Multifaceted intervention to Reduce Antimicrobial Prescribing in Care Homes: A process evaluation of a UK-based non-randomised feasibility study

Rachel Potter, Anne Campbell, David R. Ellard*, Catherine Shaw, Evie Gardner, Ashley Agus, Dermot O'Reilly, Martin Underwood, Mark Loeb, Bob Stafford, Michael Tunney, Carmel Hughes

*Corresponding author for this work

Research output: Contribution to journalArticlepeer-review

3 Citations (Scopus)
18 Downloads (Pure)


Objectives To explore the facilitators and obstacles to the development and implementation of the Reduce Antimicrobial Prescribing in Care Homes intervention. Design We used a mixed-methods approach. We conducted focus groups with care home staff and relatives of residents, and interviews with general practitioners (GPs) and home managers, completed observational visits and collected demographic data, training attendance records and data on the use of a decision-making algorithm. We used normalisation process theory to inform topic guides and interpretation of the data. Setting Six care homes, three in Northern Ireland and three in the West Midlands, England. Intervention A decision-making algorithm for urinary tract, respiratory tract and skin and soft-tissue infections, plus small group interactive training for care home staff. Results We ran 21 training sessions across the six homes and trained 35/42 (83%) of nurses and 101/219 (46%) of all care staff. Care home staff reported using the decision-making algorithm 81 times. Postimplementation, staff reported being more knowledgeable about antimicrobial resistance but were unsure if the intervention would change how GPs prescribed antimicrobials. The pressures of everyday work in some homes meant that engagement was challenging at times. Staff felt that some of the symptoms included in decision-making algorithm, despite being evidence based, were not easy to detect in residents with dementia or urinary incontinence. Some staff did not use the decision-making algorithm, noting that their own knowledge of the resident was more important. Conclusion We delivered a training package to a substantial number of key staff in care homes. A decision-making algorithm for common infections in care homes empowered staff but was challenging to operationalise at times. A future study should consider the findings from the process evaluation to help ensure the successful implementation on a larger scale.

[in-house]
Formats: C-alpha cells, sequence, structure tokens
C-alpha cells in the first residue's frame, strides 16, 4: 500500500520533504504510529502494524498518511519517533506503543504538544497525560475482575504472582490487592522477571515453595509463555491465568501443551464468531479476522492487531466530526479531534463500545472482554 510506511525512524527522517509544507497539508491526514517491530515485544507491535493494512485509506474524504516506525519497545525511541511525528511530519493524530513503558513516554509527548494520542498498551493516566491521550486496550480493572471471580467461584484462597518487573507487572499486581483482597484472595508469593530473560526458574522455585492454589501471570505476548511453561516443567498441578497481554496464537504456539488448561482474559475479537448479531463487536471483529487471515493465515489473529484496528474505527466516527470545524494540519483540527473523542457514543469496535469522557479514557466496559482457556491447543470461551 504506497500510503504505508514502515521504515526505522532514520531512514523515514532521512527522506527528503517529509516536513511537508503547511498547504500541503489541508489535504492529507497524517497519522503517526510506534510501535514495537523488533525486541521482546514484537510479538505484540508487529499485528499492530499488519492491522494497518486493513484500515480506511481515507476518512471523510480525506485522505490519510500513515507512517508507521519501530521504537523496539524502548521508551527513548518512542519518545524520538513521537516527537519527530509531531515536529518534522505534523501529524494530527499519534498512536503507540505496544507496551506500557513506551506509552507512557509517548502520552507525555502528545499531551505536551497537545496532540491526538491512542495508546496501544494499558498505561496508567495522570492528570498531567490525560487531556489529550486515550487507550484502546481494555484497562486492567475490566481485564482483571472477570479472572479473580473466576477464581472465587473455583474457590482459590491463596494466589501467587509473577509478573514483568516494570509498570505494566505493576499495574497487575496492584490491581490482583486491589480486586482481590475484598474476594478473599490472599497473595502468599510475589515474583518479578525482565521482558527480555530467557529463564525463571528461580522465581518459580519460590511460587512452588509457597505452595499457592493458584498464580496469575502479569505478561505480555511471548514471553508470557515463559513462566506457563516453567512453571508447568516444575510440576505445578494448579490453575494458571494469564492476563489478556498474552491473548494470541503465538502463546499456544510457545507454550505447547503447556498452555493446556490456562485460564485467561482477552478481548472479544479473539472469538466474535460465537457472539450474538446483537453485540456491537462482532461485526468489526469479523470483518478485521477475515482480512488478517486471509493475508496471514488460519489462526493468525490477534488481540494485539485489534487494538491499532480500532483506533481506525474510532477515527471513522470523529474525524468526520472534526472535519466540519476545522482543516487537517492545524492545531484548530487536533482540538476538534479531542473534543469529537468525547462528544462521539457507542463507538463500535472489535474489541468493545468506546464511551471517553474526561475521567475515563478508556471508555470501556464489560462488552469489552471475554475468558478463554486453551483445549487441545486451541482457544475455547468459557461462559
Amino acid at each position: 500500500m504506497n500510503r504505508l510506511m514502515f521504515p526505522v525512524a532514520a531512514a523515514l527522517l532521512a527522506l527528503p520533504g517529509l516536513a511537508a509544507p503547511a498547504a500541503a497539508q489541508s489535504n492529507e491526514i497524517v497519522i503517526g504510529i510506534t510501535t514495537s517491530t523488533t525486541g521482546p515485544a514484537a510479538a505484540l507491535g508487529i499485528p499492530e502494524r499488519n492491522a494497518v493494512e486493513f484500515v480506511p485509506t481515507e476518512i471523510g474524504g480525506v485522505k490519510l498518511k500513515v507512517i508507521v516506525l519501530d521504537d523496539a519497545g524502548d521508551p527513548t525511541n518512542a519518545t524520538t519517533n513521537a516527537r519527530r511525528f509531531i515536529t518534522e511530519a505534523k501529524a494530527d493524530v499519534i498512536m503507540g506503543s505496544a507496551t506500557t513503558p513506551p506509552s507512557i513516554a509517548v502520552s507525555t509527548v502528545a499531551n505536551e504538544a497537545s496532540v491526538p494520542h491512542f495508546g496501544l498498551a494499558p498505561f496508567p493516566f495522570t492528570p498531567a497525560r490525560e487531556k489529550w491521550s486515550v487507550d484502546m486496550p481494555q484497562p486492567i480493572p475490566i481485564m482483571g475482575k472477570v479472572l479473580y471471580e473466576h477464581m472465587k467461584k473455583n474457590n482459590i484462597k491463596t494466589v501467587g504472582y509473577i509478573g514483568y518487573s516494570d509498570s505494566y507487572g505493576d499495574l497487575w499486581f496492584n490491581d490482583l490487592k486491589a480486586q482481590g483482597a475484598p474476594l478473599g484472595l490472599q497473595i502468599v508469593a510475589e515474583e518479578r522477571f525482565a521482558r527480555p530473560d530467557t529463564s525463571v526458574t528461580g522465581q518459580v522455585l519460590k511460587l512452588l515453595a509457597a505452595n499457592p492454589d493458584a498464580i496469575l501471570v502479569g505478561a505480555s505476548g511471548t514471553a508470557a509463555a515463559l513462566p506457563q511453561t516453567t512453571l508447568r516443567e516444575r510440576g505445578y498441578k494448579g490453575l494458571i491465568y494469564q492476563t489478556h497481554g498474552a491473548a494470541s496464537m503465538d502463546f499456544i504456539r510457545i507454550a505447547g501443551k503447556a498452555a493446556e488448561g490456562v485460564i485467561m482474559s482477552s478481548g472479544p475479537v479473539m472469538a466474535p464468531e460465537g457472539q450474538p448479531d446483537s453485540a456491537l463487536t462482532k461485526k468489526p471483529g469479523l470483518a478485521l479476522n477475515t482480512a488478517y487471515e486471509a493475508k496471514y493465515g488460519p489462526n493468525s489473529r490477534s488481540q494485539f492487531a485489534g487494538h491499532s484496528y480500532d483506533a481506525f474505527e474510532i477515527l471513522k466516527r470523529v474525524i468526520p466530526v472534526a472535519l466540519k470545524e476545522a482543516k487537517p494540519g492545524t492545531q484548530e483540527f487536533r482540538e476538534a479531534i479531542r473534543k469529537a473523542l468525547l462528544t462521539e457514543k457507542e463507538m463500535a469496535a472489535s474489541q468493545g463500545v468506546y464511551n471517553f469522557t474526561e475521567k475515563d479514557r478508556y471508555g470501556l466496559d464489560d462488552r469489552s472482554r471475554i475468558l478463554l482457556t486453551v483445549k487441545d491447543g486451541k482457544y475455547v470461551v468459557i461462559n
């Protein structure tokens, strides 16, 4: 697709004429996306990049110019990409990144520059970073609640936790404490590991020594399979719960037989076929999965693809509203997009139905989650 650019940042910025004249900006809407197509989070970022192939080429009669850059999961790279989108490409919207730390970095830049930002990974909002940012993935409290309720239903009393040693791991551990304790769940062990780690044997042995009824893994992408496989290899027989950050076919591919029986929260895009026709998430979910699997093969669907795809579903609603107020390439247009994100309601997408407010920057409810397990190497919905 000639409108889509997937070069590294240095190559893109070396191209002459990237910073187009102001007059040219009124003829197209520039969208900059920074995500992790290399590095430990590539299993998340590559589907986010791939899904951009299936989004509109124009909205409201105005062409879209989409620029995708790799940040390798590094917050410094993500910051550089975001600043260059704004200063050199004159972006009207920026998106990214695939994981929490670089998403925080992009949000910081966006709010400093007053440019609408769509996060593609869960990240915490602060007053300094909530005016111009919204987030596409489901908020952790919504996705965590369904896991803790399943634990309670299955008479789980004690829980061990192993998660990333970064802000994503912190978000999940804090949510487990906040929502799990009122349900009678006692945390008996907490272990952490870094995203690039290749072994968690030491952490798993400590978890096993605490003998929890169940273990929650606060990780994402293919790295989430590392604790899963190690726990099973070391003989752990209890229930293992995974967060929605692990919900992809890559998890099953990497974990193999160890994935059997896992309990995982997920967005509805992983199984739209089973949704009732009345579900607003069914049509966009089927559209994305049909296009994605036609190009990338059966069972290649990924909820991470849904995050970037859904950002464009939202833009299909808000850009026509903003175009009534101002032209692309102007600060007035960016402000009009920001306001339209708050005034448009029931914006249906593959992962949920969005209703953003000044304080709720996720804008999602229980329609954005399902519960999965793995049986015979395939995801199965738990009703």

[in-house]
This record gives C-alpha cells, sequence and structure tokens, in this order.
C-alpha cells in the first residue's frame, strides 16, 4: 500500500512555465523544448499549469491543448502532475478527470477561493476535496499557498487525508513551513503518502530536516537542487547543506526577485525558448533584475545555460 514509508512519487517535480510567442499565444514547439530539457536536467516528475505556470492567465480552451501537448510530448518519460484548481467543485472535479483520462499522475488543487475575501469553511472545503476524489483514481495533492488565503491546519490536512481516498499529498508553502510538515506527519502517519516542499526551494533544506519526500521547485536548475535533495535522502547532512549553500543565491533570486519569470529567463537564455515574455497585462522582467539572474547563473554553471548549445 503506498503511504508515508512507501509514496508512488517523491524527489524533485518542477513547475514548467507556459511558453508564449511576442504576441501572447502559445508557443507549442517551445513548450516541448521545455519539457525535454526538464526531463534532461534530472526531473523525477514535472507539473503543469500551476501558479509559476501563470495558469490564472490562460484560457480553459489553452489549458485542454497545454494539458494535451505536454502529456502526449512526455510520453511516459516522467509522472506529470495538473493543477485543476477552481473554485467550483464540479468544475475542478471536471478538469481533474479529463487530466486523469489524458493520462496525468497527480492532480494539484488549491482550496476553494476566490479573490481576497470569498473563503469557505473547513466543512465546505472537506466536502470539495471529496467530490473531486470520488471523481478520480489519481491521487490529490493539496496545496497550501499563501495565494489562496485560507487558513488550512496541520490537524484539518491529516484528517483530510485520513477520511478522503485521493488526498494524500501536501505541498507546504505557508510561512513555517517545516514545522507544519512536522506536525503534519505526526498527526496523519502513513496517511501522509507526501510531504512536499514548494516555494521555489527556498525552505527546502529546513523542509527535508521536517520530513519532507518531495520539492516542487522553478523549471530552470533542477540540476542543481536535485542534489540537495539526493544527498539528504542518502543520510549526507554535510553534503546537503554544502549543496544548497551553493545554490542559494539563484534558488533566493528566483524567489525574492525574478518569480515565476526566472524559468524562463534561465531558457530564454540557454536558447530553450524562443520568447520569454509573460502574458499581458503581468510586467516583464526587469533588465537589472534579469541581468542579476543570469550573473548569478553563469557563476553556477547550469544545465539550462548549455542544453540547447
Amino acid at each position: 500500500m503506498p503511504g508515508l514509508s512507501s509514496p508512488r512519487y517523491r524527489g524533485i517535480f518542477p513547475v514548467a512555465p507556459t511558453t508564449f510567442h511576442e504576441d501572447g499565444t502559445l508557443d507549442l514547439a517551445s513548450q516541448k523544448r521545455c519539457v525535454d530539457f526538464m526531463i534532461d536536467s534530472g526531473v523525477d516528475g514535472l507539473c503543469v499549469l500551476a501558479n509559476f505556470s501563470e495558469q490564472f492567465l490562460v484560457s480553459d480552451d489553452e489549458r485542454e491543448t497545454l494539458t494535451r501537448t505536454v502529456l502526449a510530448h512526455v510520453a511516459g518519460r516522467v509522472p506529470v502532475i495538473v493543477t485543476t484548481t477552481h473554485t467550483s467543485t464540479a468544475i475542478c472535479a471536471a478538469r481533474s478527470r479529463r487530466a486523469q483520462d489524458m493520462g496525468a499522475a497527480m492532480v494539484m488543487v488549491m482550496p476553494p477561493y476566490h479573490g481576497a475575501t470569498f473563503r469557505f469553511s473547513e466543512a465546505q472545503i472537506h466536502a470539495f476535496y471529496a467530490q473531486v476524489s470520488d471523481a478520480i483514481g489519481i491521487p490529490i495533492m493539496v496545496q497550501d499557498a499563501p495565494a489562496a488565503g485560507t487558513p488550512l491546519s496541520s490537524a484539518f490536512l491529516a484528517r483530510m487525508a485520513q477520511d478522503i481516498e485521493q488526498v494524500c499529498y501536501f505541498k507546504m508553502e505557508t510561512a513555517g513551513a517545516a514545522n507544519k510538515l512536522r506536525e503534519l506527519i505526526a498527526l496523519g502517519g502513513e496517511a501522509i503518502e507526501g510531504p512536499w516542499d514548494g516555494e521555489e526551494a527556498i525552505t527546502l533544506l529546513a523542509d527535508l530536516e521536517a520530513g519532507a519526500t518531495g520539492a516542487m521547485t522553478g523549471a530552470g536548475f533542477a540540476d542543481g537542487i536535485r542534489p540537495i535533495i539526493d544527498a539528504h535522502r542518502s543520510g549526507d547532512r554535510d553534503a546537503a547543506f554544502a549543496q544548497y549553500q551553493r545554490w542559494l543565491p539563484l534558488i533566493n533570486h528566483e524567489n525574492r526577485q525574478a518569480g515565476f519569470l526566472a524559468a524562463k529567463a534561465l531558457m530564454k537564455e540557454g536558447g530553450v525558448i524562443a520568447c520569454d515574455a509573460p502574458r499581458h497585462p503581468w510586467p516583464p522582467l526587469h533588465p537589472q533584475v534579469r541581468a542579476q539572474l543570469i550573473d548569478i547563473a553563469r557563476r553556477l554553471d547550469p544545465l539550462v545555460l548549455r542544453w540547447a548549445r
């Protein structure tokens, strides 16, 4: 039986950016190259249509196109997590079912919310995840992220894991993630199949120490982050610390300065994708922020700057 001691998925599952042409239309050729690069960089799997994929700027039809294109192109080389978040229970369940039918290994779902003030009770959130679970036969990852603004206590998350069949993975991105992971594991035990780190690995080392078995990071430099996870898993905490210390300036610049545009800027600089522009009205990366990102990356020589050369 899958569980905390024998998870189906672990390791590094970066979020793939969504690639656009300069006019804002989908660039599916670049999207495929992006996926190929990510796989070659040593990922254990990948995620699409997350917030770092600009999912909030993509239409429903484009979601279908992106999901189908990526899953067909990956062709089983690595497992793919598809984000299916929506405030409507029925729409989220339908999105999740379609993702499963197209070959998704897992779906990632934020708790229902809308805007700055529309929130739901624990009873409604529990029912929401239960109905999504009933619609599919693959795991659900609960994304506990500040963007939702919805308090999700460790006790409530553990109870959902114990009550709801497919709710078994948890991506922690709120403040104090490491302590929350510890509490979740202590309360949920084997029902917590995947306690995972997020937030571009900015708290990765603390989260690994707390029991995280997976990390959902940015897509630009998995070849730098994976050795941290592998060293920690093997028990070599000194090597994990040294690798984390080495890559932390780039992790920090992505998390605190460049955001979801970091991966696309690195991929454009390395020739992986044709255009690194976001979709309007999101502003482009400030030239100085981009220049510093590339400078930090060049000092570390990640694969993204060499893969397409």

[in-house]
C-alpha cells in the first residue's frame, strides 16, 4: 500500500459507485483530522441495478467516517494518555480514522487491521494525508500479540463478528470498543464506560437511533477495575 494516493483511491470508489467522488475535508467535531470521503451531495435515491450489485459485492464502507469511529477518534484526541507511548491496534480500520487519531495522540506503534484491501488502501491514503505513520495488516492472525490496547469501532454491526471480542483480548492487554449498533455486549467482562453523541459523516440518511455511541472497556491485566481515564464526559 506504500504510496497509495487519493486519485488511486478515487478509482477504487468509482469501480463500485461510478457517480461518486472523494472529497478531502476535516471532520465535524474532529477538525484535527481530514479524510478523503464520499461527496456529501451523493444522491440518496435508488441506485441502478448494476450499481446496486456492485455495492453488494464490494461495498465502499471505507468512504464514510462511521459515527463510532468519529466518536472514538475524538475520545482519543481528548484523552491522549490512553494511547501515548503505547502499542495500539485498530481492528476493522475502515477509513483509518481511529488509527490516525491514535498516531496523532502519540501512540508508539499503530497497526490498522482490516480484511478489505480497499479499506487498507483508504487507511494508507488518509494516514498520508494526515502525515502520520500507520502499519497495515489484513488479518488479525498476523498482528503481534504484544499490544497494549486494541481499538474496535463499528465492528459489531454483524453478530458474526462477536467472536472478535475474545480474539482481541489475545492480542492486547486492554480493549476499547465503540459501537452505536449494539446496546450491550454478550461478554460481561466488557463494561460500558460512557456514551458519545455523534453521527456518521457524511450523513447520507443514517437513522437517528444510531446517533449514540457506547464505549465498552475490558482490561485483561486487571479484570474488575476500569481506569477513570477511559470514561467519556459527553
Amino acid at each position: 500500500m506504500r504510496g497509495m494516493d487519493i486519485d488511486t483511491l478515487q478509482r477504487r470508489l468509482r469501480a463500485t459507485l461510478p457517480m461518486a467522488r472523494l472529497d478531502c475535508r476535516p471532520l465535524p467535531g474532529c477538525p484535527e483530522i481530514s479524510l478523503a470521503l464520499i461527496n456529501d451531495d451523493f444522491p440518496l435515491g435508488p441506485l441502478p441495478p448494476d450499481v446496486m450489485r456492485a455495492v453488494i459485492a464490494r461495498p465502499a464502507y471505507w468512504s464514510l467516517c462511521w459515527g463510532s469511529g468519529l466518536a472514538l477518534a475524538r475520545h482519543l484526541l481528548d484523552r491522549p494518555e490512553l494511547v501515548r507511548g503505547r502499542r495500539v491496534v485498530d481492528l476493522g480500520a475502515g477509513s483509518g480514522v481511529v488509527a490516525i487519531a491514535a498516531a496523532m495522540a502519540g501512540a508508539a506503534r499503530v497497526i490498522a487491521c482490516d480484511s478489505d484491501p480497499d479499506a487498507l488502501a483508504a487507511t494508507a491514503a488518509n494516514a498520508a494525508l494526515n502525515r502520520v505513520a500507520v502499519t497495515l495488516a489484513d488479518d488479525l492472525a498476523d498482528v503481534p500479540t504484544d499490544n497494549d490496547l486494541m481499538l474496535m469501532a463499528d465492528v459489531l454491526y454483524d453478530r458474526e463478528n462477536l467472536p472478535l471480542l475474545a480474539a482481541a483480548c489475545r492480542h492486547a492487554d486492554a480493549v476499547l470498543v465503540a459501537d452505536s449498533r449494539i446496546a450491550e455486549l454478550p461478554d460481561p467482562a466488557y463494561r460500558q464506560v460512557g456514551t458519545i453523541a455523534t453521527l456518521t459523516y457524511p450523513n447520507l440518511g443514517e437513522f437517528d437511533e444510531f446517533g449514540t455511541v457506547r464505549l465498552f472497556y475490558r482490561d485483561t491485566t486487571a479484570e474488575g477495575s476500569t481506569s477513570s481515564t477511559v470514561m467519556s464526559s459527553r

Original languageEnglish
Article numbere032185
JournalBMJ Open
Issue number11
Publication statusPublished - 21 Nov 2019


  • antimicrobial prescribing
  • care homes
  • elderly care
  • process evaluation
  • urinary tract infections

ASJC Scopus subject areas

  • Medicine(all)


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